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How Governments Can Access Grants to Fight Coronavirus

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If we think about it, state and local governments are “the backbone of our public health system.” That’s how HHS Secretary, Alex Azar, put it in a recent funding announcement. This means states and local jurisdictions as well as tribal governments are on the frontlines when it comes to dealing with this global pandemic: Coronavirus or COVID-19. It’s also well-known that despite their importance, state and local governments are chronically underfunded, which puts additional stress on governments working to minimize spread of the virus.

So, how do governments proceed? This article will review the most recent funding announcements and guidance and how they can aid governments in their response efforts.

CDC Releases Funding to State and Local Entities to Fight Coronavirus

The first critical step to helping governments contain coronavirus is by aligning the necessary funds. The U.S. Department of Health and Human Services (HHS), through the Centers for Disease Control and Prevention (CDC) recently announced upcoming action to provide resources to a limited number of state and local jurisdictions to support the response to COVID-19.

Using funds provided to CDC through the HHS Secretary’s Transfer, CDC will:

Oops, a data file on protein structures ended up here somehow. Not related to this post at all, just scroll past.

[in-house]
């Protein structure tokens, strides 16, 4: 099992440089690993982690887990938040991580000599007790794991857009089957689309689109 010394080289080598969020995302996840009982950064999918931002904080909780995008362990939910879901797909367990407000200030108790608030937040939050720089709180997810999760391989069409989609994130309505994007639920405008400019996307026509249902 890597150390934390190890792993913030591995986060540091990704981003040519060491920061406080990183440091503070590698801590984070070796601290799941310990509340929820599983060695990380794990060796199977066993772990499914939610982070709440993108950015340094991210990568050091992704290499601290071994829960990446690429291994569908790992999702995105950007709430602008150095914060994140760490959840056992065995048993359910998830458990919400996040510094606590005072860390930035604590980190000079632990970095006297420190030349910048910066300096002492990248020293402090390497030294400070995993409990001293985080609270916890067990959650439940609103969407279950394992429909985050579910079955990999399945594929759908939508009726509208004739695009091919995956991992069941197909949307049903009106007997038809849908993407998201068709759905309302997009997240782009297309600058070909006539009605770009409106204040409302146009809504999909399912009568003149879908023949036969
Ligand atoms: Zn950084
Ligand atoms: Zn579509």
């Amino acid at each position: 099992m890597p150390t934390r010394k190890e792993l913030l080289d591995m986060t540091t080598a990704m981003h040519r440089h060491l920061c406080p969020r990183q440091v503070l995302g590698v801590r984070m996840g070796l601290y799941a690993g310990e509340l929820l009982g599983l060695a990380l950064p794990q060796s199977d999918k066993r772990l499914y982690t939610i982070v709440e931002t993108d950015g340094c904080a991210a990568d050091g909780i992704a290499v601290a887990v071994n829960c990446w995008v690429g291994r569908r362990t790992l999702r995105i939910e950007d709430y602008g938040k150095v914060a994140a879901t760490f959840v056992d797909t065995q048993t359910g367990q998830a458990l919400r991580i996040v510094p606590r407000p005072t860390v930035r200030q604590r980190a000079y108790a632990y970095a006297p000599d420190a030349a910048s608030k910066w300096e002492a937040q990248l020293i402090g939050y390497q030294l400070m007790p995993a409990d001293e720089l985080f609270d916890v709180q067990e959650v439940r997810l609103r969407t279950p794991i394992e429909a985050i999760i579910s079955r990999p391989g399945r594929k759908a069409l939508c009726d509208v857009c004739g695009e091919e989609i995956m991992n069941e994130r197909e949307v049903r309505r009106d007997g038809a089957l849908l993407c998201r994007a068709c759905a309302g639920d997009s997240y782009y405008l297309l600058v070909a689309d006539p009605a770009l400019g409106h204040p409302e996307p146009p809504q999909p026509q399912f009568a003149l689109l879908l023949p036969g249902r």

• Award an initial $25 million cooperative agreement to states and local jurisdictions with the largest burden of response and preparedness activities. This is an initial award for those who require immediate assistance for activities including monitoring travelers, data management, shipping, infection control, surge staffing, etc.
  • Award an initial $10 million cooperative agreement to state and local jurisdictions to start coronavirus surveillance across the U.S. This initial award is also for a limited number of jurisdictions.

It’s important to keep in mind that while a grant is intended to provide assistance, there is generally little involvement from the awarding agency. However, these cooperative agreements will have substantially more involvement from the grantor.

OMB Working to Provide Administrative Relief for COVID-19 Response

Anyone in the funding world knows that applying for federal grants is a time-consuming process, and if we have learned anything from the rapid spread of COVID-19, it’s that time is of the essence. To ease the administrative burden on public-sector organizations seeking to apply for federal assistance, OMB has released a March 9 Executive Memorandum which allows federal agencies to grant class exceptions to those requiring the resources to respond to coronavirus outbreaks.

These exceptions are available for a limited time and only apply to awards that support activities, i.e. research and services, related to COVID-19 emergency response. The exceptions include: 

  1. Flexibility with SAM registration/recertification for applicants: Applicants do not have to be registered at the time of application, but they must be registered at time of award.